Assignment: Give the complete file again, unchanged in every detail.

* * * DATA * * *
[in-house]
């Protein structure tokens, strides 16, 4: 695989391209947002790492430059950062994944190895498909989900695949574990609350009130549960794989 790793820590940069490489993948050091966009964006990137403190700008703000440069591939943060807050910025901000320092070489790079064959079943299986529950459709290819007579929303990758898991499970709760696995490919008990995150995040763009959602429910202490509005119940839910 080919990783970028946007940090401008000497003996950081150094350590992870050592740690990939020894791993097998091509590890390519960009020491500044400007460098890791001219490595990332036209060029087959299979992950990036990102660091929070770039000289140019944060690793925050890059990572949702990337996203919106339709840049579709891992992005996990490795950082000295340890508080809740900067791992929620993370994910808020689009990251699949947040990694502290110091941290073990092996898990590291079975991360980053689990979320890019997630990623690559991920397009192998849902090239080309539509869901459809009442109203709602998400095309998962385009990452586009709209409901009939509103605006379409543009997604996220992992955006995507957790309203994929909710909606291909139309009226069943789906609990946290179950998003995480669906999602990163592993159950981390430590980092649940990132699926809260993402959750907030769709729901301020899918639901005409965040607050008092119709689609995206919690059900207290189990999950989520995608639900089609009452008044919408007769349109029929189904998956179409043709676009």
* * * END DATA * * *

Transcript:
[in-house]
């Protein structure tokens, strides 16, 4: 695989391209947002790492430059950062994944190895498909989900695949574990609350009130549960794989 790793820590940069490489993948050091966009964006990137403190700008703000440069591939943060807050910025901000320092070489790079064959079943299986529950459709290819007579929303990758898991499970709760696995490919008990995150995040763009959602429910202490509005119940839910 080919990783970028946007940090401008000497003996950081150094350590992870050592740690990939020894791993097998091509590890390519960009020491500044400007460098890791001219490595990332036209060029087959299979992950990036990102660091929070770039000289140019944060690793925050890059990572949702990337996203919106339709840049579709891992992005996990490795950082000295340890508080809740900067791992929620993370994910808020689009990251699949947040990694502290110091941290073990092996898990590291079975991360980053689990979320890019997630990623690559991920397009192998849902090239080309539509869901459809009442109203709602998400095309998962385009990452586009709209409901009939509103605006379409543009997604996220992992955006995507957790309203994929909710909606291909139309009226069943789906609990946290179950998003995480669906999602990163592993159950981390430590980092649940990132699926809260993402959750907030769709729901301020899918639901005409965040607050008092119709689609995206919690059900207290189990999950989520995608639900089609009452008044919408007769349109029929189904998956179409043709676009």